The Clarsach Society was formed in 1931 at the close of the National Mod in Dingwall by a group of enthusiasts who were determined that the oldest of Scotland’s musical instruments should flourish.
The harp had all but disappeared in the late 18th century and had been revived thanks to Lord Archibald Campbell, the first president of An Comunn Gaidhealach, who had instigated a competition for self-accompaniment of Gaelic song on the clarsach at the first Gaelic Mod in 1892.
Lord Campbell had also commissioned instrument makers in Edinburgh and Glasgow to make harps based on the Queen Mary harp, which can be seen in the National Museum of Scotland. With the first stated aim of the Society – “to promote and encourage the playing of the clarsach” – in mind, further models were commissioned and made available to people who had expressed an interest in playing.
Thus began one of the Society’s most important roles and today the Society has one hundred and twenty-eight harps that it hires out to beginners. Edinburgh was the first branch, formed in 1932, quickly followed by Glasgow the same year and London, in 1933. Today there are twelve branches throughout the UK as well as an international branch devoted to the wire harp. Each has a different character but all have the same motivation: to promote the instrument and help players.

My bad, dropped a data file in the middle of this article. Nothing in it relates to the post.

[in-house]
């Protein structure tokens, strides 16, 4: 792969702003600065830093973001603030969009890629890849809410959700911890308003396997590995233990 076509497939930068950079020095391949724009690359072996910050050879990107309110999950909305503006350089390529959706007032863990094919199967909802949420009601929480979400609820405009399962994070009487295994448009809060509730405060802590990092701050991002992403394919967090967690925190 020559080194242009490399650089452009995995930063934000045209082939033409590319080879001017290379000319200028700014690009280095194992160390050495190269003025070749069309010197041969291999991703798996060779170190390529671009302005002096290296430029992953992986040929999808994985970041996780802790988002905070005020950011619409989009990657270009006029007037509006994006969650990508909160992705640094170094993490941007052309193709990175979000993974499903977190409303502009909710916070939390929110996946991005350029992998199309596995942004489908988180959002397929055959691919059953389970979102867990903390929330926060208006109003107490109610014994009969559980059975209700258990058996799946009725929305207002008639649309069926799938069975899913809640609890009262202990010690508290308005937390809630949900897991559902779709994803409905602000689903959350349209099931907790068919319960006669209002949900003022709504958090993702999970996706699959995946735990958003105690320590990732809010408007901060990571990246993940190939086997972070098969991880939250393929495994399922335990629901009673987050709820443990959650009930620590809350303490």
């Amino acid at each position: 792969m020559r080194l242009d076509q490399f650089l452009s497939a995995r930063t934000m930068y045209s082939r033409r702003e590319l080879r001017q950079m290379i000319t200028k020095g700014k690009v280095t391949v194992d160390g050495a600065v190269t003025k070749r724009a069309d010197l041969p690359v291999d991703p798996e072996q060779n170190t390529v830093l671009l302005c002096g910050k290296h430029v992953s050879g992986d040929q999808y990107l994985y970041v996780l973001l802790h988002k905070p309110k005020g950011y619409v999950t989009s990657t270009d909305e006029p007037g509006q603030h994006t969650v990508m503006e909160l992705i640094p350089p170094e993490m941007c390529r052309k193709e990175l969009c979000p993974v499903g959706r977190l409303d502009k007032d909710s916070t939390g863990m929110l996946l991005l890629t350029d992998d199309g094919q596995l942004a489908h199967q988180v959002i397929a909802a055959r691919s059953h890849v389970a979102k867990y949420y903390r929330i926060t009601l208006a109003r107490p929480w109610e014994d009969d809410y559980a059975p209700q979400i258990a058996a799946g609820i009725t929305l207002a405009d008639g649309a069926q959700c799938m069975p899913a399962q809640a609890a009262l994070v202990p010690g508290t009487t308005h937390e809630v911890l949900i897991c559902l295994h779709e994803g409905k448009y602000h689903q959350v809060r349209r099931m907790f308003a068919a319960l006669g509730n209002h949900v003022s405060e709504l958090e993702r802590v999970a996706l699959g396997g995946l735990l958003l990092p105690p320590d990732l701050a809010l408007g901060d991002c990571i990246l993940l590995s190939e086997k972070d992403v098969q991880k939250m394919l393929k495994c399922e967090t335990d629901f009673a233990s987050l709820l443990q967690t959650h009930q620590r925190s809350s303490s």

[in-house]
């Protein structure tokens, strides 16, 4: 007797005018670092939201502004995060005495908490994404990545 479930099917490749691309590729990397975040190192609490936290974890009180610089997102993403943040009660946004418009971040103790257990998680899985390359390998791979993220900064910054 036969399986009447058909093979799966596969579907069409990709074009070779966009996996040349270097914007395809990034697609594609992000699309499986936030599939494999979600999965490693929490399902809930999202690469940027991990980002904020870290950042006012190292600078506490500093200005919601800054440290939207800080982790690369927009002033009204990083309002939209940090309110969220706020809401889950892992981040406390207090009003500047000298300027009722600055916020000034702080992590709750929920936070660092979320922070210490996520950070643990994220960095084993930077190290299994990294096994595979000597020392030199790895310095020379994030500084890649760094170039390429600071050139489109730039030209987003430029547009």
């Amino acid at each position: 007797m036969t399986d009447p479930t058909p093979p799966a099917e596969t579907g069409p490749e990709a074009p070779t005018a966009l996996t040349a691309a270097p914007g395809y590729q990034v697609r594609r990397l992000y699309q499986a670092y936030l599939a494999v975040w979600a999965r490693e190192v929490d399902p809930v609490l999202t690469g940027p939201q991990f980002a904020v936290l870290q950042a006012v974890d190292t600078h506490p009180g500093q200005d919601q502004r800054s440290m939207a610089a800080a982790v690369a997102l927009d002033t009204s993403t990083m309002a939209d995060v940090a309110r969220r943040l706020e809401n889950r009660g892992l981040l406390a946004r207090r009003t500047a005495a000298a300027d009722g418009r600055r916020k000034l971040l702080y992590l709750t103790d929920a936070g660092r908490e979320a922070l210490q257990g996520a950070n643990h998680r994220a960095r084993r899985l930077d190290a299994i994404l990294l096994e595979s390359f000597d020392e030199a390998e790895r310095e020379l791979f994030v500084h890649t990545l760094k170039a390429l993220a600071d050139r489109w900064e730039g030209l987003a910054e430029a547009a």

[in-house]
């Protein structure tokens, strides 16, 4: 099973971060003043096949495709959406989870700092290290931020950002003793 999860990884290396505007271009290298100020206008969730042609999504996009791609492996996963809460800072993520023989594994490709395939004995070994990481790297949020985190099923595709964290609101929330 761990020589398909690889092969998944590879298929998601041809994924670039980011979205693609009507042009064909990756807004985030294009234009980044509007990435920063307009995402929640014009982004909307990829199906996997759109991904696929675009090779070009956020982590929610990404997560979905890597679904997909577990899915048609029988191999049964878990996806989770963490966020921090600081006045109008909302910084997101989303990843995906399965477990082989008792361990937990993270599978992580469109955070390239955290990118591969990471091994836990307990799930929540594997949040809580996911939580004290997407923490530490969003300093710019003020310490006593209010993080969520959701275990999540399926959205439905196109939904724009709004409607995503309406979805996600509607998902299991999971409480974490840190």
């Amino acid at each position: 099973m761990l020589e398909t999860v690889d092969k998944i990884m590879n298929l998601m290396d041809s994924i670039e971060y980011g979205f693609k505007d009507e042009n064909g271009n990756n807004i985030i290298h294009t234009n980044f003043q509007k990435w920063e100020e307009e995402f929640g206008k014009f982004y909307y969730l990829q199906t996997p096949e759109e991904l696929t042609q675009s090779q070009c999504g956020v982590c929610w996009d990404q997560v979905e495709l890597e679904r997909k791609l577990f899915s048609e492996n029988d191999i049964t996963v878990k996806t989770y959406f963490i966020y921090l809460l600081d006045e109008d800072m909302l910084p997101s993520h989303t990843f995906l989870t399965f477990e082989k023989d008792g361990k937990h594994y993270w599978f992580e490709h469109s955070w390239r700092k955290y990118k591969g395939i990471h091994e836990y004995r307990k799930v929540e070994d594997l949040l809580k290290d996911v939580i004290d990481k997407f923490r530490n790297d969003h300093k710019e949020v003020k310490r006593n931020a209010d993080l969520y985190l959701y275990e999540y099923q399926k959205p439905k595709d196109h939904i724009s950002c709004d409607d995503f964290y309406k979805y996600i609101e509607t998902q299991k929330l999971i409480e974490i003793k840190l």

To begin with this was achieved by organising summer courses – Portree and Oban were early successes in the 1930s – and during the 1950s and 1960s through the teaching of characters such as the formidable Jean Campbell of Edinburgh, the mentor to one of the Society’s great champions, Isobel Mieras, and Kathleen Barry Milner who combined her role as a driving instructor in Plockton with giving harp lessons and leading summer schools.
In 1982, one of the most significant developments in the clarsach’s flourishing came when Surrey-based harp makers Pilgrim set up a mini harp festival in Edinburgh. A great success, this led to a bigger event the following year and the involvement of the local branch in running Edinburgh International Harp Festival, an annual gathering of players, tutors, learners and enthusiasts that has grown into one of the harp world’s major events.
The festival’s growth has coincided with an explosion of interest in playing the harp and a huge increase in the instrument’s profile in Scottish music especially. To maintain this upswing the Society has established scholarships for its members to benefit from tuition and instrument hire. It has also developed courses for players to become teachers and a scheme for tutors to travel to areas without teacher provision.
New work featuring the harp has been commissioned from composers including Edward McGuire and Corrina Hewat and a Young Composer Award for pieces in which the harp plays a central role has been established, the winning piece each year being performed at Edinburgh International Harp Festival.
From a committee of enthusiasts the Society has grown into a business with office premises and two part-time staff and steadfastly continues its calling of allowing people to play, makers to make, teachers to teach and standards to rise.
Visit The Clarsach Society website http://www.clarsachsociety.co.uk for more information.